I’ve been hunting for the perfect jasmine scent. But, it’s eluding me. The latest one I bought – compulsively, impatiently – wears so horribly with my chemistry that it’s destined for the perfume junk yard along with some stinky Burberry bottles.
I sniff for a lost jasmine odeur among essential oils in head shops, in Whole Foods, in health food stores. I duck around fragrance counters in department stores, walking away with slicks of liquid on skinny shards of thick stock paper. You might think I’m a shareholder in L’Artisan’s parent company, given my collection of geometric bottles lined up at attention on a shelf in my closet. But, still, not the right jasmine. Diptyque!, you came close, I tried a few times, but as it wore its essence became unfavorable, ugly (on me).
I’ve had jasmine plants. Zone 5 sucks the life out of them. Plant in spring, pot in fall, indoors for winter, back out again. Finally, I murdered them by exposing them to frost. Maybe, subconsciously, I’d tired of tending to their precarious nature. Plus, the bloom didn’t smell like what had been manufactured and poured into that glass tube I found at a flea market all those years ago.
The jasmine I’m seeking is one I will never find an exact match for. It’s not the scent that was inside of the tiny vial that my imagination swoons over. Instead, it is the life lived during the moments I wore it that reign supreme. The memory of the oil, pungent, singular – brings vivid, almost hedonistic associations with the recollection. My brain works to recreate a space in time when discovery, capital D, in all of its forms abounded: New culture, new language, new way to think, lust, first love, all night parties in the discotecas, booze, miles of walking, train rides through time zones to other languages and different cities, trains back to home away from home, dazzling flora, dog breeds I’d never seen, mountain goats standing on sticks on street corners – what?, castles, palaces, dazzling blue sea, more parties, sunshine ’til 10pm, dinner at midnight, warm air, hot air, no screens on the windows, history, art, a homogeneous looking tribe with endless gracious gestures, open, joyful, loving, proud. The Madrileños made me want to convert. I was in love with all of them and all of it. The whole of it perceived as a picaresque moment created specifically for the delight of me and my girls as it unfolded before us. We laughed our way through the days and nights, euphoric, delighted, grateful to be receiving the experience, to be alive, to be…young.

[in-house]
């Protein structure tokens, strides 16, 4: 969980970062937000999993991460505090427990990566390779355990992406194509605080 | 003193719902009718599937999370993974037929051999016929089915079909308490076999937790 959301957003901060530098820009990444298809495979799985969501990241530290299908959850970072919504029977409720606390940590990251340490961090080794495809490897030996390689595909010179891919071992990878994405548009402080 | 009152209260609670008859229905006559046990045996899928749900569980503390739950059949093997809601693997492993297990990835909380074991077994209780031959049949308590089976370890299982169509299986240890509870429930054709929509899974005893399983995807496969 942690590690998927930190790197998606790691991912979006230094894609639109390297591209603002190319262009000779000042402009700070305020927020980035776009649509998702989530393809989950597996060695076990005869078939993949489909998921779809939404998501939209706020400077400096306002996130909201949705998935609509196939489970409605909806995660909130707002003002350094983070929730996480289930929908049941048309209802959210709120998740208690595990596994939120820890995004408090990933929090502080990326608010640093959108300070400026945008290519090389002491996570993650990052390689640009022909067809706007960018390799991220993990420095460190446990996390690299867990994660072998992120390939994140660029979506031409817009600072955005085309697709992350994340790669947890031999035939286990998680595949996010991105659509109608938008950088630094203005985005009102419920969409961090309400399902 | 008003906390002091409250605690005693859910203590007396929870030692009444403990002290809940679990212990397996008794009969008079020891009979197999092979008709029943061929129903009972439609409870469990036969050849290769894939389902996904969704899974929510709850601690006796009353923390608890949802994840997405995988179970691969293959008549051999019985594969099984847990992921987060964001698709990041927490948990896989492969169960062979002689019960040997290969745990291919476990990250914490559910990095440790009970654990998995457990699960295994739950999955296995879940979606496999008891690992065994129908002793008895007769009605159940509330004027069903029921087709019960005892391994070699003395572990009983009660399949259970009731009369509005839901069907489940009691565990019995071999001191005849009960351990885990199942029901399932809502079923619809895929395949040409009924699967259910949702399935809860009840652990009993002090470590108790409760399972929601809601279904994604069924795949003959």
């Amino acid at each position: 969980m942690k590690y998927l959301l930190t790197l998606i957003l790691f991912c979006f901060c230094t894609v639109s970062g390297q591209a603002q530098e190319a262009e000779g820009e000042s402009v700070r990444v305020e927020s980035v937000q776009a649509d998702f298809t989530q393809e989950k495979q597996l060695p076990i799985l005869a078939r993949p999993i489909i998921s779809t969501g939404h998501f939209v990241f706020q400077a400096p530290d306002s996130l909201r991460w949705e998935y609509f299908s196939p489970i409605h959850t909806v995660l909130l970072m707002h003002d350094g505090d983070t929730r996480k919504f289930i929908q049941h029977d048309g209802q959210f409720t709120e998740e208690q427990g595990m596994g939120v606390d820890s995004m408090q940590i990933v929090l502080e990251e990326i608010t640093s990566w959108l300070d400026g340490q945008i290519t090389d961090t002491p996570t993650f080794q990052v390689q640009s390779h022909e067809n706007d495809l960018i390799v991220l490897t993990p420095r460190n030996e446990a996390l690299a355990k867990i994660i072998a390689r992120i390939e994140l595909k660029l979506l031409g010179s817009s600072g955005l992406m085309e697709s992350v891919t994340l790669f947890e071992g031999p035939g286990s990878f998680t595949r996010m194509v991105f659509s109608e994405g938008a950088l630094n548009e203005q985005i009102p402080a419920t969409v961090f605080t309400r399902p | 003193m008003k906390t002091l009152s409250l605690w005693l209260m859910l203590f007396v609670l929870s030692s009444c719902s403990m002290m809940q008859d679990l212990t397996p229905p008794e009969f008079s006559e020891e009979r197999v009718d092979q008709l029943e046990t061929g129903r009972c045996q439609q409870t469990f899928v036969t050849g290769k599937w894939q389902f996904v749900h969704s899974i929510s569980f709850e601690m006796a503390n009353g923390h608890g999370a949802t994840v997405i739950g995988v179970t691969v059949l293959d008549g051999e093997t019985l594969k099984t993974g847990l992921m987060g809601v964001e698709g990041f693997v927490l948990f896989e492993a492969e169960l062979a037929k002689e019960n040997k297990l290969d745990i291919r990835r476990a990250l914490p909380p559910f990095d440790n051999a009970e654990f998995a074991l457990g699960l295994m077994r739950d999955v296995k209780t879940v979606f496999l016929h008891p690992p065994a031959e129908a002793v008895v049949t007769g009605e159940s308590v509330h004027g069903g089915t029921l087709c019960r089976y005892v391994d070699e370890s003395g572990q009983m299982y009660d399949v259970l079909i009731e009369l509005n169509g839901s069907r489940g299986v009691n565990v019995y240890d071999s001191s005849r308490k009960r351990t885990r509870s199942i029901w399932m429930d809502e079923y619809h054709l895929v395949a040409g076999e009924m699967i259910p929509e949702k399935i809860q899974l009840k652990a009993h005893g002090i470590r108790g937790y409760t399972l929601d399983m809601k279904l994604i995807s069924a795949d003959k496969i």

And I did what I had to do. I shed some skin to grow some skin.
Bye-bye crunchy granola girl with hiking boots and long locks fried by chlorine and knotted into a bun with no strand escaping, no product needed. She got left behind. The hair? Bobbed. A black, leather biker jacket with a scarf in the pocket that worked as a thick choker for cool evenings fast became a uniform.
We all wore fuck me red lipstick- by Clinique. I don’t remember its real name, but it was a shade not far from Ruby Woo by Mac, if you need a visual. You know, one of those all-inclusive, magic reds made for every shade of skin. We passed around the silver tube, reapplying feverishly, feeling more beautiful with each layer. One friend had cold sores that cropped up, about every other week on the corner of her mouth. She didn’t share her tube. I managed to buy my own during a year when I had money to eat mainly baguettes and chocolate. I saved for taxis, a chariot home after nights out where someone else was buying the shots and bottles of ‘jota bey’. So yeah, it mattered to me, that red lipstick.